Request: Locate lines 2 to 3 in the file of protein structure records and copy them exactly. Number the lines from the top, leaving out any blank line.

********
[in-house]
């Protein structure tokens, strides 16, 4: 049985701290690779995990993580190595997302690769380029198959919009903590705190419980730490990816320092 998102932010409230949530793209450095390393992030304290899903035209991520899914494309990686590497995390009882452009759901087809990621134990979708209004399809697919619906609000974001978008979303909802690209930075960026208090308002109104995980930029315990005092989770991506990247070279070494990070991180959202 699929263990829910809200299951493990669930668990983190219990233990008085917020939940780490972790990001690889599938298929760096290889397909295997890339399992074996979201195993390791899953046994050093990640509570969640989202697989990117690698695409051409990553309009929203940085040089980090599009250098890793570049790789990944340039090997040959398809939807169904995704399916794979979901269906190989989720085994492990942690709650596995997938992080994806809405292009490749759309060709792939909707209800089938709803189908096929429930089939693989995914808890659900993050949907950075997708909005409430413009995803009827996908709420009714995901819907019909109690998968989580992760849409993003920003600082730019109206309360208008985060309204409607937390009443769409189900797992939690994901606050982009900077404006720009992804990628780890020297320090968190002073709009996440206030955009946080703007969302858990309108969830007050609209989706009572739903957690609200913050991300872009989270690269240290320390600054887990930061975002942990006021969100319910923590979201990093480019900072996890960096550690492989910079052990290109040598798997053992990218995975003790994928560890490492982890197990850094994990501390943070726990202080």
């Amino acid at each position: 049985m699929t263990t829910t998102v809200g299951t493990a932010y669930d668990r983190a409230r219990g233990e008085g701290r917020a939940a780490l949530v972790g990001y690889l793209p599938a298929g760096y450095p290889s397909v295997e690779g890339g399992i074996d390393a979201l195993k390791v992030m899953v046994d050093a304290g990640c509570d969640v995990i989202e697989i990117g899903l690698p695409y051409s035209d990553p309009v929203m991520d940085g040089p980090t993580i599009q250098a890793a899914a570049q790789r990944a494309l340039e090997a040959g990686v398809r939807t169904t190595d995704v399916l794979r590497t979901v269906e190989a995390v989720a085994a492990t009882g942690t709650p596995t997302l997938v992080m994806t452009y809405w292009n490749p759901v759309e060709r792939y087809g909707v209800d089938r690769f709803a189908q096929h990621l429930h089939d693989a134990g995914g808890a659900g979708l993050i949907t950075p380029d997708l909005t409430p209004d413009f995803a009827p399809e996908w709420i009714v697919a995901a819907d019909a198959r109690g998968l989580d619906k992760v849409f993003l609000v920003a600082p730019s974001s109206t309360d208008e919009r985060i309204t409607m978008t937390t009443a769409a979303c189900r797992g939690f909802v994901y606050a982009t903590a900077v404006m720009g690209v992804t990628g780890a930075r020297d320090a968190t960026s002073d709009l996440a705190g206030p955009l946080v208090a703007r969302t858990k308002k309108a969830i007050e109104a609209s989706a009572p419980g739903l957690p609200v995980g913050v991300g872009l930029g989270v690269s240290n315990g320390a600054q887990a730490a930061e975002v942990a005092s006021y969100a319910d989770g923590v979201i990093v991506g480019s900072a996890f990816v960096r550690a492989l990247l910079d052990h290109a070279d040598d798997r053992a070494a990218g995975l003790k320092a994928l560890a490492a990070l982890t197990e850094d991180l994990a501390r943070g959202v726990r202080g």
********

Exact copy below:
């Protein structure tokens, strides 16, 4: 049985701290690779995990993580190595997302690769380029198959919009903590705190419980730490990816320092 998102932010409230949530793209450095390393992030304290899903035209991520899914494309990686590497995390009882452009759901087809990621134990979708209004399809697919619906609000974001978008979303909802690209930075960026208090308002109104995980930029315990005092989770991506990247070279070494990070991180959202 699929263990829910809200299951493990669930668990983190219990233990008085917020939940780490972790990001690889599938298929760096290889397909295997890339399992074996979201195993390791899953046994050093990640509570969640989202697989990117690698695409051409990553309009929203940085040089980090599009250098890793570049790789990944340039090997040959398809939807169904995704399916794979979901269906190989989720085994492990942690709650596995997938992080994806809405292009490749759309060709792939909707209800089938709803189908096929429930089939693989995914808890659900993050949907950075997708909005409430413009995803009827996908709420009714995901819907019909109690998968989580992760849409993003920003600082730019109206309360208008985060309204409607937390009443769409189900797992939690994901606050982009900077404006720009992804990628780890020297320090968190002073709009996440206030955009946080703007969302858990309108969830007050609209989706009572739903957690609200913050991300872009989270690269240290320390600054887990930061975002942990006021969100319910923590979201990093480019900072996890960096550690492989910079052990290109040598798997053992990218995975003790994928560890490492982890197990850094994990501390943070726990202080």
């Amino acid at each position: 049985m699929t263990t829910t998102v809200g299951t493990a932010y669930d668990r983190a409230r219990g233990e008085g701290r917020a939940a780490l949530v972790g990001y690889l793209p599938a298929g760096y450095p290889s397909v295997e690779g890339g399992i074996d390393a979201l195993k390791v992030m899953v046994d050093a304290g990640c509570d969640v995990i989202e697989i990117g899903l690698p695409y051409s035209d990553p309009v929203m991520d940085g040089p980090t993580i599009q250098a890793a899914a570049q790789r990944a494309l340039e090997a040959g990686v398809r939807t169904t190595d995704v399916l794979r590497t979901v269906e190989a995390v989720a085994a492990t009882g942690t709650p596995t997302l997938v992080m994806t452009y809405w292009n490749p759901v759309e060709r792939y087809g909707v209800d089938r690769f709803a189908q096929h990621l429930h089939d693989a134990g995914g808890a659900g979708l993050i949907t950075p380029d997708l909005t409430p209004d413009f995803a009827p399809e996908w709420i009714v697919a995901a819907d019909a198959r109690g998968l989580d619906k992760v849409f993003l609000v920003a600082p730019s974001s109206t309360d208008e919009r985060i309204t409607m978008t937390t009443a769409a979303c189900r797992g939690f909802v994901y606050a982009t903590a900077v404006m720009g690209v992804t990628g780890a930075r020297d320090a968190t960026s002073d709009l996440a705190g206030p955009l946080v208090a703007r969302t858990k308002k309108a969830i007050e109104a609209s989706a009572p419980g739903l957690p609200v995980g913050v991300g872009l930029g989270v690269s240290n315990g320390a600054q887990a730490a930061e975002v942990a005092s006021y969100a319910d989770g923590v979201i990093v991506g480019s900072a996890f990816v960096r550690a492989l990247l910079d052990h290109a070279d040598d798997r053992a070494a990218g995975l003790k320092a994928l560890a490492a990070l982890t197990e850094d991180l994990a501390r943070g959202v726990r202080g």